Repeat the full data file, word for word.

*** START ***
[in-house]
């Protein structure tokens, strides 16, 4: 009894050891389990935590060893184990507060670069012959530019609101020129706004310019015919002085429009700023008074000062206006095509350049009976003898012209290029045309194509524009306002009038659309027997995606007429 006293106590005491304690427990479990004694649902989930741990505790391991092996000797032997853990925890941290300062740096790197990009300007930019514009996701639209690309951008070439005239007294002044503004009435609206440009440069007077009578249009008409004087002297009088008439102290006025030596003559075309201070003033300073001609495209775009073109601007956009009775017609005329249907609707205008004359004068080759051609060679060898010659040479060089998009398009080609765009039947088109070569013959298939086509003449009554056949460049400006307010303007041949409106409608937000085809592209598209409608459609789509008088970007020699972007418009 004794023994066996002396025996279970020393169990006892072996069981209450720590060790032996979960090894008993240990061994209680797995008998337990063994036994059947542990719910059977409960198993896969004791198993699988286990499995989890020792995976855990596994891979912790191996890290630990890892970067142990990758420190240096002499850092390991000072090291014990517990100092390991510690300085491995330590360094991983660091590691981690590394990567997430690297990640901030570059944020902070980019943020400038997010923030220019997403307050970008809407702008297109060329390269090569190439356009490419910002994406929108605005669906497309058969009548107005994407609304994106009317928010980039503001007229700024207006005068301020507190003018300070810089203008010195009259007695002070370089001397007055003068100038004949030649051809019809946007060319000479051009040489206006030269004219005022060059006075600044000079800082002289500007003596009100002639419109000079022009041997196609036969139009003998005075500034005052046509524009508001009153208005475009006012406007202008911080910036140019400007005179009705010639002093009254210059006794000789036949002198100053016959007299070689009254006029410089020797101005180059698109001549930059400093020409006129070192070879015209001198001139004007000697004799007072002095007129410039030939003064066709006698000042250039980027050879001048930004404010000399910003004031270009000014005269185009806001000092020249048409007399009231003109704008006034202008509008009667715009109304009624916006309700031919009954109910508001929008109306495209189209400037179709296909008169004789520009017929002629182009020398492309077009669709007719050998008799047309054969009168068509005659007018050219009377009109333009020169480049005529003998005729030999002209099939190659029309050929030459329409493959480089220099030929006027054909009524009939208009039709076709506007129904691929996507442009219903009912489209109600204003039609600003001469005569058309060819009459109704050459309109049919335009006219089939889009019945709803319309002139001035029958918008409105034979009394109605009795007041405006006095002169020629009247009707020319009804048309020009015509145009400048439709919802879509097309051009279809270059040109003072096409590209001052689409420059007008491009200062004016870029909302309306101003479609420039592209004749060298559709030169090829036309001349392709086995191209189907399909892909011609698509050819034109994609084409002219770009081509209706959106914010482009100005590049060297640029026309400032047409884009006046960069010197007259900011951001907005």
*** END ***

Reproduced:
[in-house]
């Protein structure tokens, strides 16, 4: 009894050891389990935590060893184990507060670069012959530019609101020129706004310019015919002085429009700023008074000062206006095509350049009976003898012209290029045309194509524009306002009038659309027997995606007429 006293106590005491304690427990479990004694649902989930741990505790391991092996000797032997853990925890941290300062740096790197990009300007930019514009996701639209690309951008070439005239007294002044503004009435609206440009440069007077009578249009008409004087002297009088008439102290006025030596003559075309201070003033300073001609495209775009073109601007956009009775017609005329249907609707205008004359004068080759051609060679060898010659040479060089998009398009080609765009039947088109070569013959298939086509003449009554056949460049400006307010303007041949409106409608937000085809592209598209409608459609789509008088970007020699972007418009 004794023994066996002396025996279970020393169990006892072996069981209450720590060790032996979960090894008993240990061994209680797995008998337990063994036994059947542990719910059977409960198993896969004791198993699988286990499995989890020792995976855990596994891979912790191996890290630990890892970067142990990758420190240096002499850092390991000072090291014990517990100092390991510690300085491995330590360094991983660091590691981690590394990567997430690297990640901030570059944020902070980019943020400038997010923030220019997403307050970008809407702008297109060329390269090569190439356009490419910002994406929108605005669906497309058969009548107005994407609304994106009317928010980039503001007229700024207006005068301020507190003018300070810089203008010195009259007695002070370089001397007055003068100038004949030649051809019809946007060319000479051009040489206006030269004219005022060059006075600044000079800082002289500007003596009100002639419109000079022009041997196609036969139009003998005075500034005052046509524009508001009153208005475009006012406007202008911080910036140019400007005179009705010639002093009254210059006794000789036949002198100053016959007299070689009254006029410089020797101005180059698109001549930059400093020409006129070192070879015209001198001139004007000697004799007072002095007129410039030939003064066709006698000042250039980027050879001048930004404010000399910003004031270009000014005269185009806001000092020249048409007399009231003109704008006034202008509008009667715009109304009624916006309700031919009954109910508001929008109306495209189209400037179709296909008169004789520009017929002629182009020398492309077009669709007719050998008799047309054969009168068509005659007018050219009377009109333009020169480049005529003998005729030999002209099939190659029309050929030459329409493959480089220099030929006027054909009524009939208009039709076709506007129904691929996507442009219903009912489209109600204003039609600003001469005569058309060819009459109704050459309109049919335009006219089939889009019945709803319309002139001035029958918008409105034979009394109605009795007041405006006095002169020629009247009707020319009804048309020009015509145009400048439709919802879509097309051009279809270059040109003072096409590209001052689409420059007008491009200062004016870029909302309306101003479609420039592209004749060298559709030169090829036309001349392709086995191209189907399909892909011609698509050819034109994609084409002219770009081509209706959106914010482009100005590049060297640029026309400032047409884009006046960069010197007259900011951001907005």